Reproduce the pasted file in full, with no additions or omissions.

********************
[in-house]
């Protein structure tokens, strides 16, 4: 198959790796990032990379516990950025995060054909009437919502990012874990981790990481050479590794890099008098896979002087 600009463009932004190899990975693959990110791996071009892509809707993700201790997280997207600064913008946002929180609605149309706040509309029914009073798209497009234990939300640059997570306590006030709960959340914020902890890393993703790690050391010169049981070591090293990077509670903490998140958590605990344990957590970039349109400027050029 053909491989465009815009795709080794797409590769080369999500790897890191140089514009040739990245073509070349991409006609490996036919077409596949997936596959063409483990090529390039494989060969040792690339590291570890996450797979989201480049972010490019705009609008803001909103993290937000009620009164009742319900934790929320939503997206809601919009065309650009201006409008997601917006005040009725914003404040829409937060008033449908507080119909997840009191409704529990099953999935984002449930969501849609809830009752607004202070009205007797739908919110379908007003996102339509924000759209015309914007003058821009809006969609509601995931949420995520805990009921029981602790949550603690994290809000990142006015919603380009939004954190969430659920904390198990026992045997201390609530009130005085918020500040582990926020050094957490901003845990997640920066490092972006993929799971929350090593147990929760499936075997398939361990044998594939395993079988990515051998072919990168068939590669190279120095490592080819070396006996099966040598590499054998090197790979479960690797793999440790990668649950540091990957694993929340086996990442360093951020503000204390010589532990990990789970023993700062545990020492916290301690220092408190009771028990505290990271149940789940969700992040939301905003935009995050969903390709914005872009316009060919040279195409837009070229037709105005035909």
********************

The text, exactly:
[in-house]
């Protein structure tokens, strides 16, 4: 198959790796990032990379516990950025995060054909009437919502990012874990981790990481050479590794890099008098896979002087 600009463009932004190899990975693959990110791996071009892509809707993700201790997280997207600064913008946002929180609605149309706040509309029914009073798209497009234990939300640059997570306590006030709960959340914020902890890393993703790690050391010169049981070591090293990077509670903490998140958590605990344990957590970039349109400027050029 053909491989465009815009795709080794797409590769080369999500790897890191140089514009040739990245073509070349991409006609490996036919077409596949997936596959063409483990090529390039494989060969040792690339590291570890996450797979989201480049972010490019705009609008803001909103993290937000009620009164009742319900934790929320939503997206809601919009065309650009201006409008997601917006005040009725914003404040829409937060008033449908507080119909997840009191409704529990099953999935984002449930969501849609809830009752607004202070009205007797739908919110379908007003996102339509924000759209015309914007003058821009809006969609509601995931949420995520805990009921029981602790949550603690994290809000990142006015919603380009939004954190969430659920904390198990026992045997201390609530009130005085918020500040582990926020050094957490901003845990997640920066490092972006993929799971929350090593147990929760499936075997398939361990044998594939395993079988990515051998072919990168068939590669190279120095490592080819070396006996099966040598590499054998090197790979479960690797793999440790990668649950540091990957694993929340086996990442360093951020503000204390010589532990990990789970023993700062545990020492916290301690220092408190009771028990505290990271149940789940969700992040939301905003935009995050969903390709914005872009316009060919040279195409837009070229037709105005035909």